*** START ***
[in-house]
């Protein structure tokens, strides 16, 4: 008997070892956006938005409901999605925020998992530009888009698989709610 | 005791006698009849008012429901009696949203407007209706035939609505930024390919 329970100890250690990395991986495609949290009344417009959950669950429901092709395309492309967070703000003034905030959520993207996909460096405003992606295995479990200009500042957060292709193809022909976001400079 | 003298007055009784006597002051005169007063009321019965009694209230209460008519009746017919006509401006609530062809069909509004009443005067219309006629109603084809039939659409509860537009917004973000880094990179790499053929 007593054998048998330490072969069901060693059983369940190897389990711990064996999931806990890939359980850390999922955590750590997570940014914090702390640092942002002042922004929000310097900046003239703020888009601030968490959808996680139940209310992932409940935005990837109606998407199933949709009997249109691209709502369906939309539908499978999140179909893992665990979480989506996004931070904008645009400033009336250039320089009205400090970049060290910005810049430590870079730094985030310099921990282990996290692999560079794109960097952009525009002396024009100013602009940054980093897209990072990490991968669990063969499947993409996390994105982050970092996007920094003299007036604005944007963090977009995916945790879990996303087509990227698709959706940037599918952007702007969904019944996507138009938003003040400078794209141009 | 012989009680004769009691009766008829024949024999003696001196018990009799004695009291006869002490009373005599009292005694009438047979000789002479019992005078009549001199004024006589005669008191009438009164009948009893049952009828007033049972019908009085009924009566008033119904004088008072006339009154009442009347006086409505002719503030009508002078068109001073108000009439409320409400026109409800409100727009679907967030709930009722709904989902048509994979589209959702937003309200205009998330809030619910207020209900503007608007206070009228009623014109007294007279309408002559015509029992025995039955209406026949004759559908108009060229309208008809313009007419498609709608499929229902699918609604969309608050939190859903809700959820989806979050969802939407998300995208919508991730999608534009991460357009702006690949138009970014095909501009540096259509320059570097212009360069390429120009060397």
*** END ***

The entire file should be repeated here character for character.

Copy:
[in-house]
């Protein structure tokens, strides 16, 4: 008997070892956006938005409901999605925020998992530009888009698989709610 | 005791006698009849008012429901009696949203407007209706035939609505930024390919 329970100890250690990395991986495609949290009344417009959950669950429901092709395309492309967070703000003034905030959520993207996909460096405003992606295995479990200009500042957060292709193809022909976001400079 | 003298007055009784006597002051005169007063009321019965009694209230209460008519009746017919006509401006609530062809069909509004009443005067219309006629109603084809039939659409509860537009917004973000880094990179790499053929 007593054998048998330490072969069901060693059983369940190897389990711990064996999931806990890939359980850390999922955590750590997570940014914090702390640092942002002042922004929000310097900046003239703020888009601030968490959808996680139940209310992932409940935005990837109606998407199933949709009997249109691209709502369906939309539908499978999140179909893992665990979480989506996004931070904008645009400033009336250039320089009205400090970049060290910005810049430590870079730094985030310099921990282990996290692999560079794109960097952009525009002396024009100013602009940054980093897209990072990490991968669990063969499947993409996390994105982050970092996007920094003299007036604005944007963090977009995916945790879990996303087509990227698709959706940037599918952007702007969904019944996507138009938003003040400078794209141009 | 012989009680004769009691009766008829024949024999003696001196018990009799004695009291006869002490009373005599009292005694009438047979000789002479019992005078009549001199004024006589005669008191009438009164009948009893049952009828007033049972019908009085009924009566008033119904004088008072006339009154009442009347006086409505002719503030009508002078068109001073108000009439409320409400026109409800409100727009679907967030709930009722709904989902048509994979589209959702937003309200205009998330809030619910207020209900503007608007206070009228009623014109007294007279309408002559015509029992025995039955209406026949004759559908108009060229309208008809313009007419498609709608499929229902699918609604969309608050939190859903809700959820989806979050969802939407998300995208919508991730999608534009991460357009702006690949138009970014095909501009540096259509320059570097212009360069390429120009060397």